1. Education and learning in IM is a very good thing . . . to a point. I recommend that everyone spend 1/2 hour a day, as a minimum, learning about IM (Internet marketing) from a trusted source. Don’t consider learning your craft a chore – relish the opportunity to discover ideas and principles that will fill your life with prosperity. Many of the foundational principles in this discipline are not real intuitive. But a caution is in order: the pursuit of an IM education is no substitute or valid excuse for “on the job training.” Some have been “learning,” nearly full time, for many many years. Instead, learn as you go about your business. If you wait until you “know it all” you’ll waste a lot of time that you could have used to set up, experience and build a simple new business. And believe me, experience is always the best education in this discipline.
2. IM can be simple unless you complicate it to the point that it becomes quite complex. Take note that I didn’t say IM was easy. You should recognize the difference. There are actually very few things you really need in order to set up a sales system, have a product to sell (your own or that of someone else), a transaction platform and a delivery mechanism. But filling that system with prospects and converting them into buyers is not always easy; in fact, selling can be very hard if you don’t know what you’re doing. Especially in the beginning, keep things simple and spend your time understanding how and where to find prospects and how to turn them into buyers.
3. Decisions are your friend. You must make them everyday in your business. Don’t rely on people in a discussion group or a public forum to make them for you. Study alternatives, get feedback to help you weigh the alternatives, then be decisive, choose one, and move forward. Even if your choice is wrong, you’ll know soon enough and have a chance to go with something else. Think about your own life. Everything good that has happened to you has been the result of deciding to do something. Indecision has claimed a heavy toll on many IMers who have literally spent years trying to get started with something . . . anything!
4. Some IMers can only focus on the money. If you do that, you will never be satisfied with the amount you make. A better approach, IMO, is to focus on helping and serving your customers. If you serve well and provide your customers with quality products and services, money will be the result. If you take a personal interest in their interests (not yours), they will recognize you for your empathy and concern and reward you with their money. Owning trust in a world full of doubt and skepticism is a goldmine because your clients will shower you with loyalty and repeat business. Trust of businesses and their methods and motives is a scarce thing these days.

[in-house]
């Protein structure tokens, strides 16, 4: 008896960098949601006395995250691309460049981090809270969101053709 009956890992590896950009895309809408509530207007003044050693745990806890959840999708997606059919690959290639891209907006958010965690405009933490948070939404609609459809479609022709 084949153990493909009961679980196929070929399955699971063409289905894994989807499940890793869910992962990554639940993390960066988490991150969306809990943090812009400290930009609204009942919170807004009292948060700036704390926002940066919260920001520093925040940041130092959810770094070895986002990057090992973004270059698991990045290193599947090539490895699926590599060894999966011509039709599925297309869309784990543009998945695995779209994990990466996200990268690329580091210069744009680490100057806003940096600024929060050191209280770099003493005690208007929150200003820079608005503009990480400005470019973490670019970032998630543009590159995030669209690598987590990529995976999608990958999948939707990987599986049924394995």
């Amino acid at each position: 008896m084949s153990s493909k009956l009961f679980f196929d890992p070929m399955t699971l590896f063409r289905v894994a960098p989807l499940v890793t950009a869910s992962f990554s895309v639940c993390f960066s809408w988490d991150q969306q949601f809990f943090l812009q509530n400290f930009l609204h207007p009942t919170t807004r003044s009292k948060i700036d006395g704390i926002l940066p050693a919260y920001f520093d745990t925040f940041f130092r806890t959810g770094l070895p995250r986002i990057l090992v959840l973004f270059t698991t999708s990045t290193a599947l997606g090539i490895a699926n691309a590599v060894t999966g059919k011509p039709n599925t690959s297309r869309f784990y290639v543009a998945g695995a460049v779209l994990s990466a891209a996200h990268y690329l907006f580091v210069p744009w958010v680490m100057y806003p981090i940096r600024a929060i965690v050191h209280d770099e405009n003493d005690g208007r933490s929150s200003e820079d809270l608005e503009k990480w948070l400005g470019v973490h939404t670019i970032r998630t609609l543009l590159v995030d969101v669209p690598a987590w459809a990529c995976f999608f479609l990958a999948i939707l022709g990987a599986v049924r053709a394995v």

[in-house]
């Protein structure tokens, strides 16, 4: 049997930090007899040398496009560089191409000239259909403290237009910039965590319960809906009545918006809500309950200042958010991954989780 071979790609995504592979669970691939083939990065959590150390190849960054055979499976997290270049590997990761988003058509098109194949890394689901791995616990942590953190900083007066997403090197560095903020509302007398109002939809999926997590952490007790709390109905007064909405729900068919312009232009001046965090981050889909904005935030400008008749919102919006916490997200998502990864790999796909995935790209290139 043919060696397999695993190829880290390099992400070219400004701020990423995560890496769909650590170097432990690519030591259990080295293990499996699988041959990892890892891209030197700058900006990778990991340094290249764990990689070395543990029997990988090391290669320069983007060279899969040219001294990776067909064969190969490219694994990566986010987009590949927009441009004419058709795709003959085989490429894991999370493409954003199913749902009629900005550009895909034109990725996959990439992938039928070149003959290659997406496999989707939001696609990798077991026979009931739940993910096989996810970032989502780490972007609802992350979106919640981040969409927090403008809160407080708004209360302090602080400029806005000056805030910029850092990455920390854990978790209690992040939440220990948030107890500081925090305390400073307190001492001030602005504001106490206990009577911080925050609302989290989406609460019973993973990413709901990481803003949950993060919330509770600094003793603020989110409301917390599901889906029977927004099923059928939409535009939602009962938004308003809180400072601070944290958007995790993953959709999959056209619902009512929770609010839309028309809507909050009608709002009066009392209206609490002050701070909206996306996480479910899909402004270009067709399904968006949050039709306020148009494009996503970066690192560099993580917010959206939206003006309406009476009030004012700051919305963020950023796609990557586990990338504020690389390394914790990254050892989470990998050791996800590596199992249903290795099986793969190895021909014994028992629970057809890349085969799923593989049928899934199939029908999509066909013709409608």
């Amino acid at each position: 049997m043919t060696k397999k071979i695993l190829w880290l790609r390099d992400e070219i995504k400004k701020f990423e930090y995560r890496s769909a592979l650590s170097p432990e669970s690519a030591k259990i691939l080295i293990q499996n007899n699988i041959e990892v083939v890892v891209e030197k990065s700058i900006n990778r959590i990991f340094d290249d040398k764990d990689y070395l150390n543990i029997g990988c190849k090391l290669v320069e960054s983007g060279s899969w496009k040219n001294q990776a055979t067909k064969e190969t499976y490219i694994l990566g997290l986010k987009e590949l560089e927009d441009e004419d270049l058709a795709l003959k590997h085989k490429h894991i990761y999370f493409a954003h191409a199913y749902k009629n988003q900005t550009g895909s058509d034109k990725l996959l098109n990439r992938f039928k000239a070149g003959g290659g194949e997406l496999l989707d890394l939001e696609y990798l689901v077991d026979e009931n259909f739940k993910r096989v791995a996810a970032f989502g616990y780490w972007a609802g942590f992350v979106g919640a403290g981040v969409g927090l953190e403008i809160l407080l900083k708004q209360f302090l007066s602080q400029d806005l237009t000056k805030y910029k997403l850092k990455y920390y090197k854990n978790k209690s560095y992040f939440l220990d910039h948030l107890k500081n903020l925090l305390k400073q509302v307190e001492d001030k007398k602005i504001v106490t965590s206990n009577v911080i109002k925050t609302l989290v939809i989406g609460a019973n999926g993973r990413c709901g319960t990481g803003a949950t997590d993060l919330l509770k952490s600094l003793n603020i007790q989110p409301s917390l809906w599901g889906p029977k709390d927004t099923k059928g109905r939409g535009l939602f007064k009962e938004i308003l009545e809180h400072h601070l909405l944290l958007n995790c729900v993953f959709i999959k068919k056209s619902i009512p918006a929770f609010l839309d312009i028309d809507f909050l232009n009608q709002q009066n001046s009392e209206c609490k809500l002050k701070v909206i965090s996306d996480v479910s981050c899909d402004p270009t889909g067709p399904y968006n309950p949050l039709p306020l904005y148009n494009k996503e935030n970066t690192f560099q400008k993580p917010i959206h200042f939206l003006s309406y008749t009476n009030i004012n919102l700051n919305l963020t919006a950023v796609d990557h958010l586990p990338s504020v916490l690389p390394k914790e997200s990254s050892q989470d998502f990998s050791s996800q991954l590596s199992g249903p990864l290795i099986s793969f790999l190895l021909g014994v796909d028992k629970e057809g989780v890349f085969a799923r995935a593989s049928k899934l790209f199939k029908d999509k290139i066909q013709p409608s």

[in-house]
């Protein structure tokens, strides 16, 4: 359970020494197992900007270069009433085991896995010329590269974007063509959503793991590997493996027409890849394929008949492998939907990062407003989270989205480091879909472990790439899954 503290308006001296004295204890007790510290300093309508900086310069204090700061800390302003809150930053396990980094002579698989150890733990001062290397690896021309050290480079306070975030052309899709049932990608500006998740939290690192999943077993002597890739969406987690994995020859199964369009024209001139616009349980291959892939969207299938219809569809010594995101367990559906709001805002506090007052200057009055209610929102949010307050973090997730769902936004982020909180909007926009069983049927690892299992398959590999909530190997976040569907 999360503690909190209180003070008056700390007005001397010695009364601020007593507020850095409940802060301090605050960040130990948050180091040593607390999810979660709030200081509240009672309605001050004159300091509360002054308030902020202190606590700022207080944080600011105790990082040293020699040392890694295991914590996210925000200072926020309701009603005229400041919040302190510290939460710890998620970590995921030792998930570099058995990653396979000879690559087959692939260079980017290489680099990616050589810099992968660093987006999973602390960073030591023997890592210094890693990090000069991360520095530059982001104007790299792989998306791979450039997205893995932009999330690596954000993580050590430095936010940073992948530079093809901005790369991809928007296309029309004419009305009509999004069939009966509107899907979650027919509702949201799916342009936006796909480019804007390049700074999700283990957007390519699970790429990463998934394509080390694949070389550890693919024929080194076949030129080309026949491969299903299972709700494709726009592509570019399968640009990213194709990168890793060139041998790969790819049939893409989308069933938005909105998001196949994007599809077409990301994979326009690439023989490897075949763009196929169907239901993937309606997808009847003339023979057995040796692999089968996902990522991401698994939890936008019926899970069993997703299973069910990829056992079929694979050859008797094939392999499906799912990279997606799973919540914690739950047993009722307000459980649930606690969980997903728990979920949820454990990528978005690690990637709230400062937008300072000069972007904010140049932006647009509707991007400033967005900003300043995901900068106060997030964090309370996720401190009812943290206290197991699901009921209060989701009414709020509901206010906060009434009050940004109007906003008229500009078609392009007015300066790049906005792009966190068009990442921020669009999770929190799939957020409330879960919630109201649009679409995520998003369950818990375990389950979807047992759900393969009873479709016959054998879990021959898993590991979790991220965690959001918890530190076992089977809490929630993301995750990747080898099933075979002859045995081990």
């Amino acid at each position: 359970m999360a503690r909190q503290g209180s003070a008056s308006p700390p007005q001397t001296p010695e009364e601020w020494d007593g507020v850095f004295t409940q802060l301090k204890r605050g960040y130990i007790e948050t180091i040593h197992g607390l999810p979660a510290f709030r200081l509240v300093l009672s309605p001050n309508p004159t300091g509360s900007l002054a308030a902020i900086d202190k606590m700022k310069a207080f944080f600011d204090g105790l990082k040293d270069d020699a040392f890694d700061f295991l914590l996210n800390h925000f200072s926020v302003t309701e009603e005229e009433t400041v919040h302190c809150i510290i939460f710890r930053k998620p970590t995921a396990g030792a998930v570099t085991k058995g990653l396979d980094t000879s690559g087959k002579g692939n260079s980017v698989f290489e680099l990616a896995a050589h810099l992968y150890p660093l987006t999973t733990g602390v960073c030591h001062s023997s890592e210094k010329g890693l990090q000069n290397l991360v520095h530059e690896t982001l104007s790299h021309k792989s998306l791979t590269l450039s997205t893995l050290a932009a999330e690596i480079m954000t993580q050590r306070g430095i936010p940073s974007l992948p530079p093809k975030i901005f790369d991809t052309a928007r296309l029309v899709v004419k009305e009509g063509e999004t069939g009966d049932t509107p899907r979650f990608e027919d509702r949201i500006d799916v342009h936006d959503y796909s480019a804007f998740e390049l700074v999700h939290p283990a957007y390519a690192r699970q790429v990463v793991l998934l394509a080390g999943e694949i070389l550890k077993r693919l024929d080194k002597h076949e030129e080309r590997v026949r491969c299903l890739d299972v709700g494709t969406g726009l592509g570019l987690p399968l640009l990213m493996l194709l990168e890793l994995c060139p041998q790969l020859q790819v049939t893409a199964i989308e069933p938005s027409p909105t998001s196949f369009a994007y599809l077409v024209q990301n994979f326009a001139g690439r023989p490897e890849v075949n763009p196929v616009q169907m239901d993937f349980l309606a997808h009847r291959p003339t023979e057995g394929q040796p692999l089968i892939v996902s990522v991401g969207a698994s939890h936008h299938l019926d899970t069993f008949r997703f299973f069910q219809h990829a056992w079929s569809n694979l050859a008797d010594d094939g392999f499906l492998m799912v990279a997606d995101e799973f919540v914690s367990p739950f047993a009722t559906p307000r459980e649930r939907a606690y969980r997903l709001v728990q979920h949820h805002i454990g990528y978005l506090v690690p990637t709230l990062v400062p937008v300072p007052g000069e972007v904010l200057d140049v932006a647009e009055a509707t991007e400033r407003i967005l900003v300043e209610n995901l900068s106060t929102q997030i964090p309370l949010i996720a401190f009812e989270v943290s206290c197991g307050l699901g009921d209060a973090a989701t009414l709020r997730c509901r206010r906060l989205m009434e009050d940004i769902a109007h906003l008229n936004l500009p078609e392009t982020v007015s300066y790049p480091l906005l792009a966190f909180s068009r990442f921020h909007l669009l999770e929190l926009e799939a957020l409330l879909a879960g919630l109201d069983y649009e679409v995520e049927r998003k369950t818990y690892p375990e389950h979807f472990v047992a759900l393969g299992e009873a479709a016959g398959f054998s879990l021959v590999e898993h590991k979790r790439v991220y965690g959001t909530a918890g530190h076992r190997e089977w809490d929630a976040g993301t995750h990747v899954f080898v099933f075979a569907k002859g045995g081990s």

5. Your time is valuable. Sometimes, especially when you’re on a tight budget or even broke, you have to spend your time on all the tasks necessary to execute a business plan. I understand that. But in no industry like IM is the phrase “time is money” more appropriate. Learn well the principle of leverage. It’s what allows you to take your business to increasingly higher levels of income. It’s what allows you to let go of certain time intensive activities that are done better and more efficiently by people trained to be experts in that one thing. It’s what the smartest business owners use to back themselves out of the daily management of routine tasks in order to have more free time to run their companies and enjoy life.
6. In Internet business, you are responsible for everything. Whatever you may now believe, it’s no one’s fault but your own. Period. It’s not Google’s fault, it’s not your mentor’s fault, it’s not the software’s fault, it’s certainly not the customer’s fault, it’s not your ex’s fault, or you mother-in-law’s fault. Don’t blame it on your language, your education, your lack of time, your age, your girl friend, the computer, your niche, PayPal or ClickBank. And in the very rare instance that it really does happen to be someone else’s fault . . . it’s still your fault!
7. Some people are born and live their entire lives in the state of denial. If you have a weakness that stops you from doing a necessary business chore, don’t ignore it, put if off forever, or deny that you have a problem. Get some help, fix it, and move on. If you don’t have money to start a business – go get some (it doesn’t take much). If you don’t have the time to nurture your customers – find the time and quit doing other things that take up all your time. If you don’t know how to attract free traffic – spend some money and go get some paid traffic. Find a way to move around every obstacle in your path. Learn how to do hard things or pay someone to do them for you. The better you get at finding solutions, the easier they are to see and to navigate around.
8. Like-minded people nearly always find or attract each other. If you want to be successful in IM, hang around and pay attention to successful IMers. If you want to be profitable as a blogger, hang around bloggers that are making good money. If you want to have a money making e-commerce store, then befriend, listen to, and pay attention to what profitable store owners are doing. In a similar manner, be very careful about who you choose to listen to and follow. Public forums, chat groups, and online member groups often contain well-meaning but totally clueless folks that love to give “rehashed” advice – the source of which is something they “heard online.” I’m not saying that most of these people here aren’t genuinely nice people trying to help … it’s just that often their advice and tips given are totally wrong.